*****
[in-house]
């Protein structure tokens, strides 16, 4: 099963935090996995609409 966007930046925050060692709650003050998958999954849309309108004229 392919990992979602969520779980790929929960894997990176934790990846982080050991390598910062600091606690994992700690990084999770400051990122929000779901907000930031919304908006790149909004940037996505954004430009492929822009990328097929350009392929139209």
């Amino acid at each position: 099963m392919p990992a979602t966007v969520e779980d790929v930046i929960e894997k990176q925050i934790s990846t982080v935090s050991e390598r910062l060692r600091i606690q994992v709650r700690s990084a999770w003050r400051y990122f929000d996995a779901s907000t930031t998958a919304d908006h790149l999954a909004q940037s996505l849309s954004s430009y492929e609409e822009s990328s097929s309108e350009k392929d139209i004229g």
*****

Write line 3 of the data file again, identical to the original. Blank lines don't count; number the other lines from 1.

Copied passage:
């Amino acid at each position: 099963m392919p990992a979602t966007v969520e779980d790929v930046i929960e894997k990176q925050i934790s990846t982080v935090s050991e390598r910062l060692r600091i606690q994992v709650r700690s990084a999770w003050r400051y990122f929000d996995a779901s907000t930031t998958a919304d908006h790149l999954a909004q940037s996505l849309s954004s430009y492929e609409e822009s990328s097929s309108e350009k392929d139209i004229g």